The Food and Drug Administration on Friday cautioned against prescribing hydroxychloroquine to COVID-19 patients outside of hospital settings or clinical trials. The drug, an antimalarial, was repeatedly touted by President Donald Trump as a possible treatment for the coronavirus.
"The FDA is aware of reports of serious heart rhythm problems in patients with COVID-19 treated with hydroxychloroquine or chloroquine, often in combination with azithromycin," the FDA wrote on its website.
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"We are also aware of increased use of these medicines through outpatient prescriptions. Therefore, we would like to remind health care professionals and patients of the known risks associated with both hydroxychloroquine and chloroquine," the FDA said.
The agency said hydroxychloroquine can still be used in hospital settings or in clinical trials, but it was not immediately clear whether some planned trials would be stopped.
Cardiologists have been sounding the alarm about hydroxychloroquine's heart risks for weeks, saying the drug could be deadly in a small number of patients who are susceptible to heart conditions.
Hydroxychloroquine, and a related compound called chloroquine, is a medication that's been around for decades. It's used to treat malaria, as well as certain autoimmune diseases, including lupus and rheumatoid arthritis.
Enthusiasm for its potential as a treatment for the coronavirus began to build in March, when a French study suggested hydroxychloroquine plus azithromycin (the antibiotic known as a Z-Pak) might benefit COVID-19 patients. The journal that published the French study, however, later said that the article did not meet its expected standard.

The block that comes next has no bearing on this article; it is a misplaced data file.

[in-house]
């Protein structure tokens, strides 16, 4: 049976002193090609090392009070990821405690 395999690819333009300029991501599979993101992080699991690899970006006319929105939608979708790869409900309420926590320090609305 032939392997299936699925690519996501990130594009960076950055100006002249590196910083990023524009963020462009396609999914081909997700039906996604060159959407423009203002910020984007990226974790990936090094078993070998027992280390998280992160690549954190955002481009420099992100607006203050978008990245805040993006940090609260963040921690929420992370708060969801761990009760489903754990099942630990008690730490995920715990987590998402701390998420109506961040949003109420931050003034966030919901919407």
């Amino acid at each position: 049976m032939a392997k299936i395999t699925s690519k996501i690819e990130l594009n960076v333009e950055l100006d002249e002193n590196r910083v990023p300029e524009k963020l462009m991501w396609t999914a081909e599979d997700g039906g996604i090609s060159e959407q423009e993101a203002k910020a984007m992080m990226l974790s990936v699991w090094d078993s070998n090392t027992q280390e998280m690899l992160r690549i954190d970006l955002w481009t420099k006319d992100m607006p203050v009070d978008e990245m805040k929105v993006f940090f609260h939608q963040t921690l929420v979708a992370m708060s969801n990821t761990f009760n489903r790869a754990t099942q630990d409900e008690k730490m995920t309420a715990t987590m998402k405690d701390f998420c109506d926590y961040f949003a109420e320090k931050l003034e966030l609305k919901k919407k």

A week later, the FDA issued an emergency use authorization for hydroxychloroquine, allowing health care providers to use the medicine for COVID-19 in hospitalized patients with severe disease, even though the drug had not been approved as a specific treatment for the illness, and was known to increase the risk for irregular heartbeat.
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But the previous fervor for hydroxychloroquine has diminished. In one case, a New York woman with coronavirus symptoms died after her family said a doctor prescribed her a combination of hydroxychloroquine and azithromycin without confirming she had COVID-19 or testing her for heart problems ahead of time. The exact cause of death for the woman has not yet been determined.
The Centers for Disease Control and Prevention has also pulled back on its guidance for using hydroxychloroquine for COVID-19 and no longer offers recommendations for dosage. And earlier this week, a National Institutes of Health panel of experts said doctors should not use hydroxychloroquine and azithromycin to treat the illness, citing lack of evidence.
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